Food

Pretty much every guesthouse and resort along the beach has a beach-front restaurant with decent Vietnamese food. You can’t do much wrong there. When you need a change, try one of the many French places, or e.g. German food at German B (check out the map for recommendations and add your own). In the evening, some places on the beach have barbeques with fresh seafood and some chicken and meat. The most extensive seafood menus are offered at the restaurants on the night market in town.

Power

Power outages are a very common occurrence on Phu Quoc (we’ll also have another entry on that topic). Basically the government will shut off different parts of the island every other day for a few hours roughly between 12 and 5pm. A lot of places run generators during the outages, but don’t count on that being the case every time or during the whole outage. John’s Tours on the main street always has a generator running immediately, so that’s a good place to stay online.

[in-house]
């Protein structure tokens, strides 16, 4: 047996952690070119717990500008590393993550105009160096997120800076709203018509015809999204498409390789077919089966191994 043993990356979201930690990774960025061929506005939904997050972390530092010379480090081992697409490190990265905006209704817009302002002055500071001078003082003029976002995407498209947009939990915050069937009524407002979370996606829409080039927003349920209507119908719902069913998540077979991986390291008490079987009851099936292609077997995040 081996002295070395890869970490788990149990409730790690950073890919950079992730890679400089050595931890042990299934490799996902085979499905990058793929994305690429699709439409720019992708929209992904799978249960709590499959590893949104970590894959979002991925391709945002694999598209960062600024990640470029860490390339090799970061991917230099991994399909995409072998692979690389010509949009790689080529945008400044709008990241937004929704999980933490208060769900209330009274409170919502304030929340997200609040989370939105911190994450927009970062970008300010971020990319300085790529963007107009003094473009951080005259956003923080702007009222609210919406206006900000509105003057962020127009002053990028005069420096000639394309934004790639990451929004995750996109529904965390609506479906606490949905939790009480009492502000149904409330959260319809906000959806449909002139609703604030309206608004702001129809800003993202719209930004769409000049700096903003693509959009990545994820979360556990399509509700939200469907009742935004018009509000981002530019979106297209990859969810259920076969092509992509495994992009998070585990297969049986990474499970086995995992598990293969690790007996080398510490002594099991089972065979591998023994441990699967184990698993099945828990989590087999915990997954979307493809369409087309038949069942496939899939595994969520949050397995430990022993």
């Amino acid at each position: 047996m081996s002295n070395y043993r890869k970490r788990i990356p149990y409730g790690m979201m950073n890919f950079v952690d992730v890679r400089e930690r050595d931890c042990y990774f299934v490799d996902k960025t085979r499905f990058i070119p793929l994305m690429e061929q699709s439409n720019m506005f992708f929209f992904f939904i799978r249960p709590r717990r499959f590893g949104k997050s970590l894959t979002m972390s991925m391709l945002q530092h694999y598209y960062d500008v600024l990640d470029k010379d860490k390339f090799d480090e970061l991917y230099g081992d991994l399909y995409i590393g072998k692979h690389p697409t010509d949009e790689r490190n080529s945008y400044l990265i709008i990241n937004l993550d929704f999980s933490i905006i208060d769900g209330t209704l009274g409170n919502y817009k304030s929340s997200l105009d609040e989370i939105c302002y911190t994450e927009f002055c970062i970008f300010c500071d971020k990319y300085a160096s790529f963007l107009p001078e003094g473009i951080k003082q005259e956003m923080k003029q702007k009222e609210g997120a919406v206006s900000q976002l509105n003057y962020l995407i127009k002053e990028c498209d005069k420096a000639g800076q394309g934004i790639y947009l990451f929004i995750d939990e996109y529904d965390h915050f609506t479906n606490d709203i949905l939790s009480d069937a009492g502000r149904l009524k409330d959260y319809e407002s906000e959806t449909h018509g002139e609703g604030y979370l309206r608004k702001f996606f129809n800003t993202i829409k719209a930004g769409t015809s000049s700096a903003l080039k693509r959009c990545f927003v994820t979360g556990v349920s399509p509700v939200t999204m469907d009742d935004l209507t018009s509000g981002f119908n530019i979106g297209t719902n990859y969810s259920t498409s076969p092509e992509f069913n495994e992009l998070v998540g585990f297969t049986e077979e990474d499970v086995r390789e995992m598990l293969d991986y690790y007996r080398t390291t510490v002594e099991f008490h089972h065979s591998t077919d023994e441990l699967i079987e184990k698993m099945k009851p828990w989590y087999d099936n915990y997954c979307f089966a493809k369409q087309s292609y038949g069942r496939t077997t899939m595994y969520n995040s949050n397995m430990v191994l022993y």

Workplaces

Apart from working in your room or on the patio, we can mostly recommend German B to get stuff done. They have fast, reliable wi-fi, power outlets everywhere, and large tables, where you can comfortably hack with a group of people. As already said, when the power is off, John’s Tours is a safe bet to stay online. When you find more good places for groups of hackers, put them on the map!

SIM cards (Update)

All carriers in Vietnam offer some kind of pay-as-you-go plan with 3G access. The easiest way to get one is buying a TouriSIM e.g. at John’s Tours. It comes with English instructions and an English-speaking helpline, that doubles as a mobile tourist info. It’s 200K (~ 7 EUR / 10 USD), and includes a data flat rate.